After stuffing, the salamis of both types are hung to dry for ca. 40 to 90 days in a well-ventilated place [13]. In the process of drying, each salami is pressed to acquire its typical flat form and develop typical white noble mould.

The white noble mould is composed of bacteria, yeast (Debaryomyces) and moulds (Penicillium). The taste qualities of lukanka and sudjuk depend on natural characteristics of the region it is produced in, and are formed under the influence of the local microflora. There are several regions in Bulgaria well known for production of these traditional meat delicacies. Most of these are located at the foots of the Balkan mountain range, notably the Smyadovo, Panagyurishte, Karlovo, Gorna Oryahovitsa, and Chiprovtsi regions and at the foots of Pirin Mt – in the regions of Bansko and Razlog (Figure 1). "Karlovska lukanka" is a name protected on a local level by the Patent office of the Republic of Bulgaria for lukanka from the Karlovo region. The "Lukanka panagyurska" of Panagyurishte and the “Gornooryahovski sudjuk” have obtained a EU-wide Traditional specialties guaranteed (TGI) denomination.

Many people in Bulgaria have homemade production of sudjuk. After eating of the salami, people collected the peeled parts of dry intestines which were naturally covered with white noble mould and stored them in a closeable jar in the fridge for the next sudjuk preparation. Before using, the collected moulded peels are put in the pot full with water for some hours. When the new sudjuks are prepared, they are poured over with the water full with spores of micromycetes causing white noble mould. The next time sausages have even more white mould, which is a premise for their good taste.

Moulds in the traditional Nafpavok (Bulgarian prosciutto): Dedets, Babichka and Meurche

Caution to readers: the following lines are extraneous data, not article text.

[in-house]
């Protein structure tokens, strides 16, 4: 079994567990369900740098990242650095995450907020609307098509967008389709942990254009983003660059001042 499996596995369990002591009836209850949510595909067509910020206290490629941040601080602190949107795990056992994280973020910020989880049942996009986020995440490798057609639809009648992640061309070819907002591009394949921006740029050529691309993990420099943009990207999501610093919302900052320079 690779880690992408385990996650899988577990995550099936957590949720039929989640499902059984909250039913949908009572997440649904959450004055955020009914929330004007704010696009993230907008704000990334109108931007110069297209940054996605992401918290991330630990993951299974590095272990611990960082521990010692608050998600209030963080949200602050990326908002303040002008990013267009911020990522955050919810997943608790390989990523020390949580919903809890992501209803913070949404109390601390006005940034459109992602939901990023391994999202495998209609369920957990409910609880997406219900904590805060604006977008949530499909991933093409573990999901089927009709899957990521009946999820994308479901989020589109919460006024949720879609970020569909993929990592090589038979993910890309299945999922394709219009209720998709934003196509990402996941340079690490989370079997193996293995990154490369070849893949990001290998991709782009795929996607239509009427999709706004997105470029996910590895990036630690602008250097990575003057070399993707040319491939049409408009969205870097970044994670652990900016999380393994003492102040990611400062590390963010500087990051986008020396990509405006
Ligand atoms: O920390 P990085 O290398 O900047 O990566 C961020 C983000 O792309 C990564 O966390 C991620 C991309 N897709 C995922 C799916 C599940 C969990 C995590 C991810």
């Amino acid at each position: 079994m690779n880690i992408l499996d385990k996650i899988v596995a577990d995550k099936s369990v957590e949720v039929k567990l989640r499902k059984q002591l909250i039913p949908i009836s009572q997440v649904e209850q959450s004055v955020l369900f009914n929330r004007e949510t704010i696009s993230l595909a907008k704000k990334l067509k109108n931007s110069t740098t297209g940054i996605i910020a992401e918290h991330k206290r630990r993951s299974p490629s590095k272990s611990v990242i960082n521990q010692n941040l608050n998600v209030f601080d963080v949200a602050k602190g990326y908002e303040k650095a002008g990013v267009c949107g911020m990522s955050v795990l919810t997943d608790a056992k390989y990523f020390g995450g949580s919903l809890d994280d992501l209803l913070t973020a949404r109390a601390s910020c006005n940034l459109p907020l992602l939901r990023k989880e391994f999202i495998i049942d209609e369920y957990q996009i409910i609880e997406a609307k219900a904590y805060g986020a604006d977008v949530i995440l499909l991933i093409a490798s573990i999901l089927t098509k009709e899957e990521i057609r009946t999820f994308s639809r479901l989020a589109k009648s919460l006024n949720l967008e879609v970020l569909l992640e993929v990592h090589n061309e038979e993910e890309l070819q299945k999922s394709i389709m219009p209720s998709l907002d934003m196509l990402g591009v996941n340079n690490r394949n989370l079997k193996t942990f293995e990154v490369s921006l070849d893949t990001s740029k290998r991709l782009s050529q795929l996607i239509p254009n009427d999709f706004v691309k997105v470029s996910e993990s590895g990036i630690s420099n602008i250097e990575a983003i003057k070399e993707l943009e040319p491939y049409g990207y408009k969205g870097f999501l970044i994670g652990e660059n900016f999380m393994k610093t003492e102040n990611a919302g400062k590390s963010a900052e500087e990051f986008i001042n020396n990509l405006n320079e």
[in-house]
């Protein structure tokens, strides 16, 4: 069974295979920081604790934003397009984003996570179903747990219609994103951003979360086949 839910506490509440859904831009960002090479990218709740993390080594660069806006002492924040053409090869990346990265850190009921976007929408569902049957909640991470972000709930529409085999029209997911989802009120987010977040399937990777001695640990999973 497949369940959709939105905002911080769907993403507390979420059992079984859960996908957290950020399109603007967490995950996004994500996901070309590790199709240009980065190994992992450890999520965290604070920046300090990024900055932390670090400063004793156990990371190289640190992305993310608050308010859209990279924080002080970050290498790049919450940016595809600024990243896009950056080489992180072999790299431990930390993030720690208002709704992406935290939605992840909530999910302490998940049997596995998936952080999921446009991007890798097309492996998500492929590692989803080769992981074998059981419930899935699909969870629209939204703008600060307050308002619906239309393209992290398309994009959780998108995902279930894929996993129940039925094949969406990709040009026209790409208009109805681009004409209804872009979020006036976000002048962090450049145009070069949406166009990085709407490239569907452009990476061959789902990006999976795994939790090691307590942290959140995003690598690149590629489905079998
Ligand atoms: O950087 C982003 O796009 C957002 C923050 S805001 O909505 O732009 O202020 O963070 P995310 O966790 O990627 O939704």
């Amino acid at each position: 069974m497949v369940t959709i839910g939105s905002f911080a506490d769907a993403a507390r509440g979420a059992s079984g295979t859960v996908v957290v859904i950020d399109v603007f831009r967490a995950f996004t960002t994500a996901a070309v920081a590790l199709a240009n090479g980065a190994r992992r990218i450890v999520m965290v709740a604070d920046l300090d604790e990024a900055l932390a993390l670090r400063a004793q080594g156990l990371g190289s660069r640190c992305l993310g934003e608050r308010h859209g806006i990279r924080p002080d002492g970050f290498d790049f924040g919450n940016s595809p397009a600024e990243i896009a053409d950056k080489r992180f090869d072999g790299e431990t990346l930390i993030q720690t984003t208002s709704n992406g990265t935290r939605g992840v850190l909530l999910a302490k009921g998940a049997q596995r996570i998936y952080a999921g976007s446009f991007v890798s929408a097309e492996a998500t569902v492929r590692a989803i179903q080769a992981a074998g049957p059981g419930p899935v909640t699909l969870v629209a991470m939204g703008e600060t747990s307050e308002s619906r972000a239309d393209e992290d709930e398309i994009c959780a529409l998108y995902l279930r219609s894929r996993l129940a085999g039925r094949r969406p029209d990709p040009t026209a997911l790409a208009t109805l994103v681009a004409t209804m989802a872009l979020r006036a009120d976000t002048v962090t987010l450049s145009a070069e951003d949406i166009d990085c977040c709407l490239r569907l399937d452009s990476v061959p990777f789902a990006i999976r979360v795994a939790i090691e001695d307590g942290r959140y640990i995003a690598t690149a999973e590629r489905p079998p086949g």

Nafpavok (Figure 1 and 2) is an old (known for more than 100 years) traditional dried meat delicacy from the Razlog region of Bugaria. Its flavour is unique; it is only made in the months of December and January using small cut pieces of fresh pork (loin, ham and shoulder), spices (caraway, fennel and coriander) and salt [14]. It is then stuffed into intestines and is left to dry on wooden grill in several stages over several months. Important condition for correct nafpavok preparation is the permanent ventilation of the attic, where it is exposed for drying. Every second day the product is turned round for an equal drying. After being dried, the spiced meat is pressed by a stone to take out the air, and then is kept underground in boxes full of wooden ash, where it can be stored up to 16 months. The strange name of this delicious product comes from the peculiar local pronunciation “nafpavam” of the verb “strain (exert)”, which in high Bulgarian language sounds as “napuvam” and is related with the strong efforts to push the cut meat mixture with spices in the pork intestine [op.cit]. When the same meat is put in the pork stomach it is called Dedets due to the fact that stomach resembles the humped back of an old man – “Dyado” in Bulgarian language. In case that the meat is included in the duodenum, which is wrinkled like the face of an old lady, it is named Babichka or Baba, which means “Old lady” in Bulgarian language [op.cit]. If the same meat is enclosed in a bladder, then it is named Meurche [op.cit] after the dialect version “Meur” of the Bulgarian word “Mehur” for the bladder. The surface of the meat is normally covered by white noble mould, as it is in the cases of lukanka and sudjuk. However, contrary to these last products, which are quite widespread in the country, recently, the tradition of nafpavok production is kept only in the village Gorno Draglishte and the product was rediscovered by the Slow Food organization [15]. Nowadays it received the greatest number of online votes in the competition launched by the Association for the Promotion of Arts and Crafts [16] and got the Bulgarian award of Keeper of the Traditions in Culinary line for 2013 [14].